Publication Detail

Modeling Transitions in the California Light-Duty Vehicles Sector to Achieve Deep Reductions in Transportation Greenhouse Gas Emissions

UCD-ITS-RP-12-23

Reprint

Sustainable Transportation Energy Pathways (STEPS)

Suggested Citation:
Leighty, Wayne, Joan M. Ogden, Christopher Yang (2012) Modeling Transitions in the California Light-Duty Vehicles Sector to Achieve Deep Reductions in Transportation Greenhouse Gas Emissions. Energy Policy 44 (May 2012), 52 - 67

California’s target for reducing economy-wide greenhouse gas (GHG) emissions is 80% below 1990 levels by 2050. We develop transition scenarios for meeting this goal in California’s transportation sector, with focus on light-duty vehicles (LDVs). We explore four questions: (1) what options are available to reduce transportation sector GHG emissions 80% below 1990 levels by 2050; (2) how rapidly would transitions in LDV markets, fuels, and travel behaviors need to occur over the next 40 years; (3) how do intermediate policy goals relate to different transition pathways; (4) how would rates of technological change and market adoption between 2010 and 2050 impact cumulative GHG emissions? We develop four LDV transition scenarios to meet the 80in50 target through a combination of travel demand reduction, fuel economy improvements, and low-carbon fuel supply, subject to restrictions on trajectories of technological change, potential market adoption of new vehicles and fuels, and resource availability.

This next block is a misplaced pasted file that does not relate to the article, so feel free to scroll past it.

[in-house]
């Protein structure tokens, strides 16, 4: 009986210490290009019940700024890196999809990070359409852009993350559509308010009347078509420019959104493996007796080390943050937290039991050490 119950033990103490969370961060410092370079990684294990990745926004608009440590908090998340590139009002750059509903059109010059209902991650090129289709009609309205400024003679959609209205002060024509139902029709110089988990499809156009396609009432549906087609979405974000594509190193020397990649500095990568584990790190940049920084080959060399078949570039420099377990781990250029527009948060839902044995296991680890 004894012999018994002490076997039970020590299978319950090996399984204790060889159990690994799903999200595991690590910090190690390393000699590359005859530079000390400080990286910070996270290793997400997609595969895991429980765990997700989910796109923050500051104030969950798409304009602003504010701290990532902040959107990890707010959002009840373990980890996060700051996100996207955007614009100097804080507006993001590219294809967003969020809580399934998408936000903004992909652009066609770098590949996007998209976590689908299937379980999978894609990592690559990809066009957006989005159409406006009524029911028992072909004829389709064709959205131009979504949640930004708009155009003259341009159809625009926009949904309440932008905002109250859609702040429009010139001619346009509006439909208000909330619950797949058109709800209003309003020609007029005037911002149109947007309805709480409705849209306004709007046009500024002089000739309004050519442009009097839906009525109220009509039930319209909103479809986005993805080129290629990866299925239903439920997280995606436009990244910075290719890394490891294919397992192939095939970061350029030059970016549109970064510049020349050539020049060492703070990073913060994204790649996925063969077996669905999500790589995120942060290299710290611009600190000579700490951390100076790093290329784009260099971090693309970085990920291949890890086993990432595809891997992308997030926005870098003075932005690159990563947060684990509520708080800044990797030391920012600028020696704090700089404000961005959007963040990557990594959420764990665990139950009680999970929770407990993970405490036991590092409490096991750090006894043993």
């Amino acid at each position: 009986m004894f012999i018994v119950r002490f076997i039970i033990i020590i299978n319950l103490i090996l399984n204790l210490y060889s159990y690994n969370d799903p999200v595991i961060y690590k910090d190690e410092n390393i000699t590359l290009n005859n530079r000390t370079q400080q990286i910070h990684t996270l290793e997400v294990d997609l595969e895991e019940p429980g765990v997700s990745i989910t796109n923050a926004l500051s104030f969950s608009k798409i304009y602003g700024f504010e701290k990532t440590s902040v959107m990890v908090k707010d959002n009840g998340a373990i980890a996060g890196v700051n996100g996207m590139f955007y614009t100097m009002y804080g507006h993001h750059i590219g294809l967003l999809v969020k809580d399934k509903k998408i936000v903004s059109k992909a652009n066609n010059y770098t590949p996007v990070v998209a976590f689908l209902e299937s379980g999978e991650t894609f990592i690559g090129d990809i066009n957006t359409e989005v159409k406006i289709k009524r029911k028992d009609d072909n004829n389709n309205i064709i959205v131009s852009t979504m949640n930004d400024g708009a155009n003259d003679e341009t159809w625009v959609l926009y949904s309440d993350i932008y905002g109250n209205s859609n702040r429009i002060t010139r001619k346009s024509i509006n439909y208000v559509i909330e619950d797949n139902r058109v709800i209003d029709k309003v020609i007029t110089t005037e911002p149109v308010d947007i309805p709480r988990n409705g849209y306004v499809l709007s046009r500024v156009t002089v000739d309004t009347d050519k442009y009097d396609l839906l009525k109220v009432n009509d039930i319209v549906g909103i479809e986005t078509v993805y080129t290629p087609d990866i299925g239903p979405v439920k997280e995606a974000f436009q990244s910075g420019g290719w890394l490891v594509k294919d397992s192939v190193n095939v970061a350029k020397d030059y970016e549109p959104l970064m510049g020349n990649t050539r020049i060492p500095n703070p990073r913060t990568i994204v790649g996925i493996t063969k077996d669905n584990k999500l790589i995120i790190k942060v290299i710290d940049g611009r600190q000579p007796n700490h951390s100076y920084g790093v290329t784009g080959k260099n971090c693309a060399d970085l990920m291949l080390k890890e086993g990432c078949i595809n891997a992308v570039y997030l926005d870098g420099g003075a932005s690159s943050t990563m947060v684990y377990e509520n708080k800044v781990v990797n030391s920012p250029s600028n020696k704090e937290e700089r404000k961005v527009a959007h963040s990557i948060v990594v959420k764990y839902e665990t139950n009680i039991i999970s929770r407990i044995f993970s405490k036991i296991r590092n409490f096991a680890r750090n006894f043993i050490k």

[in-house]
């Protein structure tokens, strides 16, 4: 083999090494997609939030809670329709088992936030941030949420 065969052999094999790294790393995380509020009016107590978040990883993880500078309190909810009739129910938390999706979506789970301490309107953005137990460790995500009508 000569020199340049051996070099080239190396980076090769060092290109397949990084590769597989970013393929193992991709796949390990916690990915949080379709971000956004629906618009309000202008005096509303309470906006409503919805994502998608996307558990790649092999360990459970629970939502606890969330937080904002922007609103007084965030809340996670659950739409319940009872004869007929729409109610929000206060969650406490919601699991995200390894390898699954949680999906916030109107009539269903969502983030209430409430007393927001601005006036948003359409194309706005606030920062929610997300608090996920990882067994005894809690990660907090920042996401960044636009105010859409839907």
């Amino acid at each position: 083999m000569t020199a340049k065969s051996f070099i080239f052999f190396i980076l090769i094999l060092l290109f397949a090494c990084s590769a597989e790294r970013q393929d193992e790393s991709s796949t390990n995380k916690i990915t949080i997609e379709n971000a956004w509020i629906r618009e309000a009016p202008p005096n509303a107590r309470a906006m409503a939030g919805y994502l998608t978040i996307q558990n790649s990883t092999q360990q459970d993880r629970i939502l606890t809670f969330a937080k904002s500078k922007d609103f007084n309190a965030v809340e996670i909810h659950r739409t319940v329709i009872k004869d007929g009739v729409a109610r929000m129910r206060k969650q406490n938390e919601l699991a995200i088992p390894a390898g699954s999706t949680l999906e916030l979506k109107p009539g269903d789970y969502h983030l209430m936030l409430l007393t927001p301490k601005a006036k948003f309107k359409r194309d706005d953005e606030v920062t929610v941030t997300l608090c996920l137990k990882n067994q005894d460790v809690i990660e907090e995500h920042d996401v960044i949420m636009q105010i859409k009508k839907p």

These scenarios exhibit several common themes: electrification of LDVs, rapid improvements in vehicle efficiency, and future fuels with less than half the carbon intensity of current gasoline and diesel. Availability of low-carbon biofuels and the level of travel demand reduction are “swing factors” that influence the degree of LDV electrification required.

Keywords: alternative fuels; advanced vehicles; low-carbon future